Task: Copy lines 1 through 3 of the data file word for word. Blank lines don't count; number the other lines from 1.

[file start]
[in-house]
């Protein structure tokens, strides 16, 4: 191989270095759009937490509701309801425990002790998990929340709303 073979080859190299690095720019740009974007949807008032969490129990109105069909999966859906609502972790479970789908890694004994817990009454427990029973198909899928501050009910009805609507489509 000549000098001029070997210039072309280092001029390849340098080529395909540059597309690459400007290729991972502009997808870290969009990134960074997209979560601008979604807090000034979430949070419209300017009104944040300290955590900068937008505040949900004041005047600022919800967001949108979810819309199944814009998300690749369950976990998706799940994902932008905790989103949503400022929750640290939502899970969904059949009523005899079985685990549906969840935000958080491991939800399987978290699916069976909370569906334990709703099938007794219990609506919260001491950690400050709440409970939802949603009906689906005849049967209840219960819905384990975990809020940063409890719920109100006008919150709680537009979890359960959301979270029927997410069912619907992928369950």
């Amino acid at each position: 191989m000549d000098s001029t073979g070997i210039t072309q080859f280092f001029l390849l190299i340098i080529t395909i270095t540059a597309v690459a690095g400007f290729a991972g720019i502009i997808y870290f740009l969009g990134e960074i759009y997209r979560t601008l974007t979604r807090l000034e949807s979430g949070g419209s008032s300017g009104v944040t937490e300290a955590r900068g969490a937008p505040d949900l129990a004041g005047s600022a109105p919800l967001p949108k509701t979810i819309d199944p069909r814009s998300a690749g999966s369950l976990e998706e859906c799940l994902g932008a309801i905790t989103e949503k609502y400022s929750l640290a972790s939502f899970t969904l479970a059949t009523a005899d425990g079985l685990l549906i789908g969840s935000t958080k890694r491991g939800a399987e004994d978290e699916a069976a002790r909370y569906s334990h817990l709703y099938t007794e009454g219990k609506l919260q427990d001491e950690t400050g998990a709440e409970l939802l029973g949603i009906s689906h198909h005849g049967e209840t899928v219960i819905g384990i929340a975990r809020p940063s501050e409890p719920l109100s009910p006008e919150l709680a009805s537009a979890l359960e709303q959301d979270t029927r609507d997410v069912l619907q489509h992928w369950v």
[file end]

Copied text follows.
[in-house]
């Protein structure tokens, strides 16, 4: 191989270095759009937490509701309801425990002790998990929340709303 073979080859190299690095720019740009974007949807008032969490129990109105069909999966859906609502972790479970789908890694004994817990009454427990029973198909899928501050009910009805609507489509 000549000098001029070997210039072309280092001029390849340098080529395909540059597309690459400007290729991972502009997808870290969009990134960074997209979560601008979604807090000034979430949070419209300017009104944040300290955590900068937008505040949900004041005047600022919800967001949108979810819309199944814009998300690749369950976990998706799940994902932008905790989103949503400022929750640290939502899970969904059949009523005899079985685990549906969840935000958080491991939800399987978290699916069976909370569906334990709703099938007794219990609506919260001491950690400050709440409970939802949603009906689906005849049967209840219960819905384990975990809020940063409890719920109100006008919150709680537009979890359960959301979270029927997410069912619907992928369950």
């Amino acid at each position: 191989m000549d000098s001029t073979g070997i210039t072309q080859f280092f001029l390849l190299i340098i080529t395909i270095t540059a597309v690459a690095g400007f290729a991972g720019i502009i997808y870290f740009l969009g990134e960074i759009y997209r979560t601008l974007t979604r807090l000034e949807s979430g949070g419209s008032s300017g009104v944040t937490e300290a955590r900068g969490a937008p505040d949900l129990a004041g005047s600022a109105p919800l967001p949108k509701t979810i819309d199944p069909r814009s998300a690749g999966s369950l976990e998706e859906c799940l994902g932008a309801i905790t989103e949503k609502y400022s929750l640290a972790s939502f899970t969904l479970a059949t009523a005899d425990g079985l685990l549906i789908g969840s935000t958080k890694r491991g939800a399987e004994d978290e699916a069976a002790r909370y569906s334990h817990l709703y099938t007794e009454g219990k609506l919260q427990d001491e950690t400050g998990a709440e409970l939802l029973g949603i009906s689906h198909h005849g049967e209840t899928v219960i819905g384990i929340a975990r809020p940063s501050e409890p719920l109100s009910p006008e919150l709680a009805s537009a979890l359960e709303q959301d979270t029927r609507d997410v069912l619907q489509h992928w369950v």